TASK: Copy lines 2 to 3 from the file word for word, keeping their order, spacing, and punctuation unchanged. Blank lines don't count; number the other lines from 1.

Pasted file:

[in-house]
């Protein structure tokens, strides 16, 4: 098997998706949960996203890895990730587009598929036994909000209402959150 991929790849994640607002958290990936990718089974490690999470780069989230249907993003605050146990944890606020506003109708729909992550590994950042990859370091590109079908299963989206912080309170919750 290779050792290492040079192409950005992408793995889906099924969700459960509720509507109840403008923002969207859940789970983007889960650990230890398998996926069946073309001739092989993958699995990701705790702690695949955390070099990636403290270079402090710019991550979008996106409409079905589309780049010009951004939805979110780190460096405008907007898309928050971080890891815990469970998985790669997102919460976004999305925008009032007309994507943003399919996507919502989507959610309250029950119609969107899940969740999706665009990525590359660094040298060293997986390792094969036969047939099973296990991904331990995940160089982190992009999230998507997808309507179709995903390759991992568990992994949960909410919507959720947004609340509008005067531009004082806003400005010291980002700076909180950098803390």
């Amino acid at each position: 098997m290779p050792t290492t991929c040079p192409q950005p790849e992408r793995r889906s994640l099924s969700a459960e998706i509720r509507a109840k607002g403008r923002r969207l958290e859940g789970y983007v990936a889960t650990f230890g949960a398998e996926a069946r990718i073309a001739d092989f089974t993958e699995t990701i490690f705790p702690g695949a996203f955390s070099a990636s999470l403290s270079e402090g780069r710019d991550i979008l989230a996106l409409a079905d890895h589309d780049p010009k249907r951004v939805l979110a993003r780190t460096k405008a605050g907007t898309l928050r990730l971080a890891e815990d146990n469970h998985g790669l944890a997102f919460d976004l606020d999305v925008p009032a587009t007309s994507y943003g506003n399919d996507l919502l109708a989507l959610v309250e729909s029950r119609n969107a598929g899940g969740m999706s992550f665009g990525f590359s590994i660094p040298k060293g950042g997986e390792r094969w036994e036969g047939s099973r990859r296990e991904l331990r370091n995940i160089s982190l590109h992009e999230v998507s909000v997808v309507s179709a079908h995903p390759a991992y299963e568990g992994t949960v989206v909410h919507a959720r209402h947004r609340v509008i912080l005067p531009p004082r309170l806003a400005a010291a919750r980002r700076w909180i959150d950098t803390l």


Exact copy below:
């Protein structure tokens, strides 16, 4: 098997998706949960996203890895990730587009598929036994909000209402959150 991929790849994640607002958290990936990718089974490690999470780069989230249907993003605050146990944890606020506003109708729909992550590994950042990859370091590109079908299963989206912080309170919750 290779050792290492040079192409950005992408793995889906099924969700459960509720509507109840403008923002969207859940789970983007889960650990230890398998996926069946073309001739092989993958699995990701705790702690695949955390070099990636403290270079402090710019991550979008996106409409079905589309780049010009951004939805979110780190460096405008907007898309928050971080890891815990469970998985790669997102919460976004999305925008009032007309994507943003399919996507919502989507959610309250029950119609969107899940969740999706665009990525590359660094040298060293997986390792094969036969047939099973296990991904331990995940160089982190992009999230998507997808309507179709995903390759991992568990992994949960909410919507959720947004609340509008005067531009004082806003400005010291980002700076909180950098803390």
């Amino acid at each position: 098997m290779p050792t290492t991929c040079p192409q950005p790849e992408r793995r889906s994640l099924s969700a459960e998706i509720r509507a109840k607002g403008r923002r969207l958290e859940g789970y983007v990936a889960t650990f230890g949960a398998e996926a069946r990718i073309a001739d092989f089974t993958e699995t990701i490690f705790p702690g695949a996203f955390s070099a990636s999470l403290s270079e402090g780069r710019d991550i979008l989230a996106l409409a079905d890895h589309d780049p010009k249907r951004v939805l979110a993003r780190t460096k405008a605050g907007t898309l928050r990730l971080a890891e815990d146990n469970h998985g790669l944890a997102f919460d976004l606020d999305v925008p009032a587009t007309s994507y943003g506003n399919d996507l919502l109708a989507l959610v309250e729909s029950r119609n969107a598929g899940g969740m999706s992550f665009g990525f590359s590994i660094p040298k060293g950042g997986e390792r094969w036994e036969g047939s099973r990859r296990e991904l331990r370091n995940i160089s982190l590109h992009e999230v998507s909000v997808v309507s179709a079908h995903p390759a991992y299963e568990g992994t949960v989206v909410h919507a959720r209402h947004r609340v509008i912080l005067p531009p004082r309170l806003a400005a010291a919750r980002r700076w909180i959150d950098t803390l």